Into The Silver Mines Of Potosi

My first impression of Bolivia was that of lies and deception. When I first crossed over into the country, from Argentina, I wanted to get on a bus to Potosi as soon as possible.

As I walked up to the bus station, I was approached by a couple of locals who offered to sell me a bus that would be leaving at 5pm. It wasn’t even 1pm at the time, so I asked if there was an earlier option. They told me that 5pm was the earliest, and proceeded to lead me away to buy a ticket from their office.

Then from off to the side I heard another man yell to me that he could offer me a 3pm bus. Again, I asked if there was anything earlier and he told me that 3pm was the earliest option. 3pm sounded better than 5pm, so I walked with him into the terminal and as I arrived at the ticket office, the lady across the hallway said she had a 1pm bus, which I ended up buying.

This experience really got me thinking. These people lie to potential customers in order to make a quick buck, and they think nothing of it. All day, every day they are continually breaking their word and living out of integrity. I felt bad for them because they have no idea that each and every time they break their word, they are adding to a negative habit of living without integrity, which will inevitably take their life on a downward spiral to failure.

I, on the other hand, know how big of a deal this is. One of the books I read years ago that was life changing for me, is called the Slight Edge, by Jeff Olsen. I highly recommend reading it. The book teaches that success is a result of simple, seemingly insignificant, positive actions, repeated over time. Whereas failure is caused by simple, seemingly insignificant, errors in judgment, repeated over time.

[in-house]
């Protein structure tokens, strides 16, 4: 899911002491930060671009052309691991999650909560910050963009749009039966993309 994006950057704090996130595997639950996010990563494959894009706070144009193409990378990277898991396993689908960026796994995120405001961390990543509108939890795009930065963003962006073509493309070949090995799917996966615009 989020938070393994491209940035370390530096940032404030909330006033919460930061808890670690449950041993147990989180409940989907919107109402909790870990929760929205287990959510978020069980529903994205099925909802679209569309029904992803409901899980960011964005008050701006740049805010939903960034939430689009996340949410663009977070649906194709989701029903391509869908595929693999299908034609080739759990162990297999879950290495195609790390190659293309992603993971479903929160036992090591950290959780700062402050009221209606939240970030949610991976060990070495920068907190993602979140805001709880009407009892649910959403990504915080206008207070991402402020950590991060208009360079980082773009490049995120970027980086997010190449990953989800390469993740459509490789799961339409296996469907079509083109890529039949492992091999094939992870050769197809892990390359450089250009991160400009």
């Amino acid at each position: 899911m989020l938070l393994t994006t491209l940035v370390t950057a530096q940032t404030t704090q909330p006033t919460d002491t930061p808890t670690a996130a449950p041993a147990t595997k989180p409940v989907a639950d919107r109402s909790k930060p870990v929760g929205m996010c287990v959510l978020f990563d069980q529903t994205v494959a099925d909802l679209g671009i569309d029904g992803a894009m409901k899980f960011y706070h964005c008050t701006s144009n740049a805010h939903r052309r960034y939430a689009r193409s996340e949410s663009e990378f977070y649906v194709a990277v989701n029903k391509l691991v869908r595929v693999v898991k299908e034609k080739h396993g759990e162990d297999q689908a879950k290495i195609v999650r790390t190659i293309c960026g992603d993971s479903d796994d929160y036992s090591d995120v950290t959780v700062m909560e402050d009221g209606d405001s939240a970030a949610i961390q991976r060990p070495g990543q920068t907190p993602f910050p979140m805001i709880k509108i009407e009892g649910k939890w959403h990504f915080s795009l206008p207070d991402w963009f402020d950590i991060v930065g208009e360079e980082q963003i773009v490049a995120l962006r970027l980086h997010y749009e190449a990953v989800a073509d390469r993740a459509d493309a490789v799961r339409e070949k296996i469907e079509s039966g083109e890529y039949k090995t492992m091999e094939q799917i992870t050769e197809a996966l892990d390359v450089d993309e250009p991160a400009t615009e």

Most people are looking for the big breakthrough or the quantum leap to success, but it’s the little actions compounded over time, that make the difference. The little things we do each and every day, that don’t look like they matter, do matter. Without integrating this Slight Edge philosophy into our lives, it doesn’t matter how much we learn because we will never take the necessary action steps to achieve the results we want.

All of the actions that are required for us to have everything we ever want in life are simple and easy to do. While everyone can do them, most won’t. This is because although these things are easy to do, they are also easy not to do. This is because if we don’t do them, we won’t die, go bankrupt or destroy our relationships, today. However, these errors in judgment, repeated over time, will eventually, without a doubt, create these negative results.

If you ate a big mac and immediate fell to the ground with a heart attack, you probably would never eat another big mac again. The problem is that you eat the big mac today and you don’t notice any immediate life changing difference, so you don’t think it’s a big deal. Now that you have taken this action once, it will be easier for you to take the same action again. This error in judgment, repeated over time will lead to poor health and probably an early grave. It’s the same thing with finances, relationships and every other area of life.

Investing 10% of each pay cheque is easy to do and will eventually lead to financial freedom, so why doesn’t everyone do it? So is going to the gym 3 times a week and eating healthy. I think most of us can find the time to read 10 pages of a good self-improvement book each day to, over time, learn everything we need to know to find success. Is it so hard to tell our friends and family how much they mean to us and to follow through on the promises we make to our customers in business?

Most people never get the slight edge working for them because when they start making these positive choices, they don’t see any results right away. The secret is to trust in the process and the power of compounding results.